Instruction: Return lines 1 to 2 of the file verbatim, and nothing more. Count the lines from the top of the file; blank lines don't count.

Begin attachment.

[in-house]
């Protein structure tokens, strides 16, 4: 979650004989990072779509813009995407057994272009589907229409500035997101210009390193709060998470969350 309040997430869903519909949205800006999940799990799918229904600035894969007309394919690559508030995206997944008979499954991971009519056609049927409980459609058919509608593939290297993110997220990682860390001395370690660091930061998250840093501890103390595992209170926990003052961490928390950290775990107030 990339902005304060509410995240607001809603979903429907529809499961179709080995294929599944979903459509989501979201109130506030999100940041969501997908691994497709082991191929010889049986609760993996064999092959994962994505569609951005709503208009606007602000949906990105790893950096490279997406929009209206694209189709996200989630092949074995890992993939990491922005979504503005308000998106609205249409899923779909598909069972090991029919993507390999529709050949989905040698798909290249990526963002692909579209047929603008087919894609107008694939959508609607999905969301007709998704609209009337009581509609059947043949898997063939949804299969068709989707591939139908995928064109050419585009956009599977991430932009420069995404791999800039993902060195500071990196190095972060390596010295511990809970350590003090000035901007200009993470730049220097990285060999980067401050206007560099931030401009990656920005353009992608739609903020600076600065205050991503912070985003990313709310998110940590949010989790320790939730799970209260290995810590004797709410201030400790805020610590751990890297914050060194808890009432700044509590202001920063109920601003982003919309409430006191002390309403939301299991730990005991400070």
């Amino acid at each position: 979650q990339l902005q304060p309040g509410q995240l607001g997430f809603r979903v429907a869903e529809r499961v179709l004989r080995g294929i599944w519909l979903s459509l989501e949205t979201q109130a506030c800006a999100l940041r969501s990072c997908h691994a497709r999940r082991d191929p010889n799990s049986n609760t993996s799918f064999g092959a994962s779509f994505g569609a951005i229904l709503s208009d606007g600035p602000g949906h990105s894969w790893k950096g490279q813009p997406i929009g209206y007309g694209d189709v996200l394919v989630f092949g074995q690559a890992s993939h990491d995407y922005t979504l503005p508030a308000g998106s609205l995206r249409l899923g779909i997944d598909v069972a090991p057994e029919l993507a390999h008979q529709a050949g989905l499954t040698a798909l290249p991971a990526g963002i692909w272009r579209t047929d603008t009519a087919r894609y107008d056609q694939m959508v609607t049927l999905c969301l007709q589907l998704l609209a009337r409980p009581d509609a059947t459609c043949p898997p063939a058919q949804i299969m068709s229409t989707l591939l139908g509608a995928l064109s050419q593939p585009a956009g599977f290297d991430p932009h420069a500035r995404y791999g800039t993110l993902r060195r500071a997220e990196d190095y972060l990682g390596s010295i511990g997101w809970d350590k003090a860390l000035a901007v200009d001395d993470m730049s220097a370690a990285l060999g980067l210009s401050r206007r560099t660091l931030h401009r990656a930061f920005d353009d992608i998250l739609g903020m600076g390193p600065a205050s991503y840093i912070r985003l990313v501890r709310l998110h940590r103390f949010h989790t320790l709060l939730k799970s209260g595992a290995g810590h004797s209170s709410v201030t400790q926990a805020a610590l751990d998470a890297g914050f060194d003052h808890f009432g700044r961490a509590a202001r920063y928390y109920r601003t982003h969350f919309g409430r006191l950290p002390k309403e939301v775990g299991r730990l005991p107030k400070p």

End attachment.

[in-house]
């Protein structure tokens, strides 16, 4: 979650004989990072779509813009995407057994272009589907229409500035997101210009390193709060998470969350 309040997430869903519909949205800006999940799990799918229904600035894969007309394919690559508030995206997944008979499954991971009519056609049927409980459609058919509608593939290297993110997220990682860390001395370690660091930061998250840093501890103390595992209170926990003052961490928390950290775990107030 990339902005304060509410995240607001809603979903429907529809499961179709080995294929599944979903459509989501979201109130506030999100940041969501997908691994497709082991191929010889049986609760993996064999092959994962994505569609951005709503208009606007602000949906990105790893950096490279997406929009209206694209189709996200989630092949074995890992993939990491922005979504503005308000998106609205249409899923779909598909069972090991029919993507390999529709050949989905040698798909290249990526963002692909579209047929603008087919894609107008694939959508609607999905969301007709998704609209009337009581509609059947043949898997063939949804299969068709989707591939139908995928064109050419585009956009599977991430932009420069995404791999800039993902060195500071990196190095972060390596010295511990809970350590003090000035901007200009993470730049220097990285060999980067401050206007560099931030401009990656920005353009992608739609903020600076600065205050991503912070985003990313709310998110940590949010989790320790939730799970209260290995810590004797709410201030400790805020610590751990890297914050060194808890009432700044509590202001920063109920601003982003919309409430006191002390309403939301299991730990005991400070």